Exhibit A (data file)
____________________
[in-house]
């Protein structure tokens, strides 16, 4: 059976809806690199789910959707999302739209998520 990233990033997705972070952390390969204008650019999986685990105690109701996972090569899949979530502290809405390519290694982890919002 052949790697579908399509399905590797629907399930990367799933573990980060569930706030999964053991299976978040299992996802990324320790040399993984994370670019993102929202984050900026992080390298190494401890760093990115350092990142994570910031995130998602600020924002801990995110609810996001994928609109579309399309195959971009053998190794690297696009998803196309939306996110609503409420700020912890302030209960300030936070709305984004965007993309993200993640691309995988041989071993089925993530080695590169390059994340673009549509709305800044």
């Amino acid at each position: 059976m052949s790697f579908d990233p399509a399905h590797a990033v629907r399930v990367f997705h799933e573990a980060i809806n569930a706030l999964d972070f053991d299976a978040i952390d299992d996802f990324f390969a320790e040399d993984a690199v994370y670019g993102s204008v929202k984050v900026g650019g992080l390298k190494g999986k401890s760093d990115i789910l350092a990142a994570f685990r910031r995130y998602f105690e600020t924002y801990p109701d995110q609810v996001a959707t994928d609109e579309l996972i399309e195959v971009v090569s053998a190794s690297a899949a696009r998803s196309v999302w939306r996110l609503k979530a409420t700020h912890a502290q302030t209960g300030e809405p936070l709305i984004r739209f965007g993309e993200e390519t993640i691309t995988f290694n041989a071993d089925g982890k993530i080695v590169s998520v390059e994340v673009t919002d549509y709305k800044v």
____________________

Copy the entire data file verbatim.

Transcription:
[in-house]
């Protein structure tokens, strides 16, 4: 059976809806690199789910959707999302739209998520 990233990033997705972070952390390969204008650019999986685990105690109701996972090569899949979530502290809405390519290694982890919002 052949790697579908399509399905590797629907399930990367799933573990980060569930706030999964053991299976978040299992996802990324320790040399993984994370670019993102929202984050900026992080390298190494401890760093990115350092990142994570910031995130998602600020924002801990995110609810996001994928609109579309399309195959971009053998190794690297696009998803196309939306996110609503409420700020912890302030209960300030936070709305984004965007993309993200993640691309995988041989071993089925993530080695590169390059994340673009549509709305800044």
């Amino acid at each position: 059976m052949s790697f579908d990233p399509a399905h590797a990033v629907r399930v990367f997705h799933e573990a980060i809806n569930a706030l999964d972070f053991d299976a978040i952390d299992d996802f990324f390969a320790e040399d993984a690199v994370y670019g993102s204008v929202k984050v900026g650019g992080l390298k190494g999986k401890s760093d990115i789910l350092a990142a994570f685990r910031r995130y998602f105690e600020t924002y801990p109701d995110q609810v996001a959707t994928d609109e579309l996972i399309e195959v971009v090569s053998a190794s690297a899949a696009r998803s196309v999302w939306r996110l609503k979530a409420t700020h912890a502290q302030t209960g300030e809405p936070l709305i984004r739209f965007g993309e993200e390519t993640i691309t995988f290694n041989a071993d089925g982890k993530i080695v590169s998520v390059e994340v673009t919002d549509y709305k800044v």